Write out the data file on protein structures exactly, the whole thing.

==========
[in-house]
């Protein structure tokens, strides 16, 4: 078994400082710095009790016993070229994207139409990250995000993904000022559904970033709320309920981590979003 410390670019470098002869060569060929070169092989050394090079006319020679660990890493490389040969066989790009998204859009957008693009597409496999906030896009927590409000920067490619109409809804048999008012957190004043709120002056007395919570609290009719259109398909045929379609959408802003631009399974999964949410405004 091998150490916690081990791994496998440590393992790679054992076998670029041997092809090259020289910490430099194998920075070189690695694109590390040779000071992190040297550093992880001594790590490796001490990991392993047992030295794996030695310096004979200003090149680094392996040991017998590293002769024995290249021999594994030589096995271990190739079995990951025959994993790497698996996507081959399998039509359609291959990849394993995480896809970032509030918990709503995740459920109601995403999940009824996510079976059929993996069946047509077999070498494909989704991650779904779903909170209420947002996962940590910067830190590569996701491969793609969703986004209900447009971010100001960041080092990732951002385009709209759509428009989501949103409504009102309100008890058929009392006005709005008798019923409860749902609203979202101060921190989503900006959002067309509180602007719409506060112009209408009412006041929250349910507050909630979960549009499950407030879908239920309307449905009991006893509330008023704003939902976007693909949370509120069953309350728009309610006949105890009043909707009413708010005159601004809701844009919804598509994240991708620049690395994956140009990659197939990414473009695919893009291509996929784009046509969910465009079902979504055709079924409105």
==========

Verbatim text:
[in-house]
């Protein structure tokens, strides 16, 4: 078994400082710095009790016993070229994207139409990250995000993904000022559904970033709320309920981590979003 410390670019470098002869060569060929070169092989050394090079006319020679660990890493490389040969066989790009998204859009957008693009597409496999906030896009927590409000920067490619109409809804048999008012957190004043709120002056007395919570609290009719259109398909045929379609959408802003631009399974999964949410405004 091998150490916690081990791994496998440590393992790679054992076998670029041997092809090259020289910490430099194998920075070189690695694109590390040779000071992190040297550093992880001594790590490796001490990991392993047992030295794996030695310096004979200003090149680094392996040991017998590293002769024995290249021999594994030589096995271990190739079995990951025959994993790497698996996507081959399998039509359609291959990849394993995480896809970032509030918990709503995740459920109601995403999940009824996510079976059929993996069946047509077999070498494909989704991650779904779903909170209420947002996962940590910067830190590569996701491969793609969703986004209900447009971010100001960041080092990732951002385009709209759509428009989501949103409504009102309100008890058929009392006005709005008798019923409860749902609203979202101060921190989503900006959002067309509180602007719409506060112009209408009412006041929250349910507050909630979960549009499950407030879908239920309307449905009991006893509330008023704003939902976007693909949370509120069953309350728009309610006949105890009043909707009413708010005159601004809701844009919804598509994240991708620049690395994956140009990659197939990414473009695919893009291509996929784009046509969910465009079902979504055709079924409105």